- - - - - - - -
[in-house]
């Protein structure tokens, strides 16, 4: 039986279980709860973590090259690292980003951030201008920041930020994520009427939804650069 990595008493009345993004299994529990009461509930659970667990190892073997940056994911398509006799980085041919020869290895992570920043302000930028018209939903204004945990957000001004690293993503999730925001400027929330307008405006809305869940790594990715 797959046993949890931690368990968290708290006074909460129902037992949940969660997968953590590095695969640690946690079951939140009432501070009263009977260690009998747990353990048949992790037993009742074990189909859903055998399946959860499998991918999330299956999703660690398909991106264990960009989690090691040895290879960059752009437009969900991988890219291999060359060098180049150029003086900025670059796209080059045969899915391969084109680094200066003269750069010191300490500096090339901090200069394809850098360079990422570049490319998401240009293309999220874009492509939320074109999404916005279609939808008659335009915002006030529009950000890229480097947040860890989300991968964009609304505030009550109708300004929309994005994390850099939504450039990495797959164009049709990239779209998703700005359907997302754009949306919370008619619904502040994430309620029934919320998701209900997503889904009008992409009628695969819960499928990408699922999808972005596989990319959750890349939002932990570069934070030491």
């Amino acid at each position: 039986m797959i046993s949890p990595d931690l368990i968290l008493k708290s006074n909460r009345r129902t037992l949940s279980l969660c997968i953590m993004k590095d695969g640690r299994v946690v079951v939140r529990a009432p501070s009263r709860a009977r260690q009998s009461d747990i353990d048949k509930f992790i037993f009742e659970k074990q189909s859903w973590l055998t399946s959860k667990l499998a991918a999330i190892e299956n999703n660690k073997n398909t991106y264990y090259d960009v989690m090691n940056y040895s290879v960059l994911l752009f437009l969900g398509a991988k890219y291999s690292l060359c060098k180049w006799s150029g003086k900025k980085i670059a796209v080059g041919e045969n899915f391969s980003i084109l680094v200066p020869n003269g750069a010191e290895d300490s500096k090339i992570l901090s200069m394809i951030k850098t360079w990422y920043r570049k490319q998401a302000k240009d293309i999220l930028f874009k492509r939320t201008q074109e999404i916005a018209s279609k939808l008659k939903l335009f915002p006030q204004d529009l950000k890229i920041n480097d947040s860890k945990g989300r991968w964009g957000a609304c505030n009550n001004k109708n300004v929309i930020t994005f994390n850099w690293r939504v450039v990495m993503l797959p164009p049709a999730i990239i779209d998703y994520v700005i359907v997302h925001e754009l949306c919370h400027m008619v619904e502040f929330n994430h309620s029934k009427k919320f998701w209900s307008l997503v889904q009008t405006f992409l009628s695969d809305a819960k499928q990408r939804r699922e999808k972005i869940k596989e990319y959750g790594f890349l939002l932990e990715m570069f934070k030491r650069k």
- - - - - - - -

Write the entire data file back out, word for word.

[in-house]
């Protein structure tokens, strides 16, 4: 039986279980709860973590090259690292980003951030201008920041930020994520009427939804650069 990595008493009345993004299994529990009461509930659970667990190892073997940056994911398509006799980085041919020869290895992570920043302000930028018209939903204004945990957000001004690293993503999730925001400027929330307008405006809305869940790594990715 797959046993949890931690368990968290708290006074909460129902037992949940969660997968953590590095695969640690946690079951939140009432501070009263009977260690009998747990353990048949992790037993009742074990189909859903055998399946959860499998991918999330299956999703660690398909991106264990960009989690090691040895290879960059752009437009969900991988890219291999060359060098180049150029003086900025670059796209080059045969899915391969084109680094200066003269750069010191300490500096090339901090200069394809850098360079990422570049490319998401240009293309999220874009492509939320074109999404916005279609939808008659335009915002006030529009950000890229480097947040860890989300991968964009609304505030009550109708300004929309994005994390850099939504450039990495797959164009049709990239779209998703700005359907997302754009949306919370008619619904502040994430309620029934919320998701209900997503889904009008992409009628695969819960499928990408699922999808972005596989990319959750890349939002932990570069934070030491």
């Amino acid at each position: 039986m797959i046993s949890p990595d931690l368990i968290l008493k708290s006074n909460r009345r129902t037992l949940s279980l969660c997968i953590m993004k590095d695969g640690r299994v946690v079951v939140r529990a009432p501070s009263r709860a009977r260690q009998s009461d747990i353990d048949k509930f992790i037993f009742e659970k074990q189909s859903w973590l055998t399946s959860k667990l499998a991918a999330i190892e299956n999703n660690k073997n398909t991106y264990y090259d960009v989690m090691n940056y040895s290879v960059l994911l752009f437009l969900g398509a991988k890219y291999s690292l060359c060098k180049w006799s150029g003086k900025k980085i670059a796209v080059g041919e045969n899915f391969s980003i084109l680094v200066p020869n003269g750069a010191e290895d300490s500096k090339i992570l901090s200069m394809i951030k850098t360079w990422y920043r570049k490319q998401a302000k240009d293309i999220l930028f874009k492509r939320t201008q074109e999404i916005a018209s279609k939808l008659k939903l335009f915002p006030q204004d529009l950000k890229i920041n480097d947040s860890k945990g989300r991968w964009g957000a609304c505030n009550n001004k109708n300004v929309i930020t994005f994390n850099w690293r939504v450039v990495m993503l797959p164009p049709a999730i990239i779209d998703y994520v700005i359907v997302h925001e754009l949306c919370h400027m008619v619904e502040f929330n994430h309620s029934k009427k919320f998701w209900s307008l997503v889904q009008t405006f992409l009628s695969d809305a819960k499928q990408r939804r699922e999808k972005i869940k596989e990319y959750g790594f890349l939002l932990e990715m570069f934070k030491r650069k």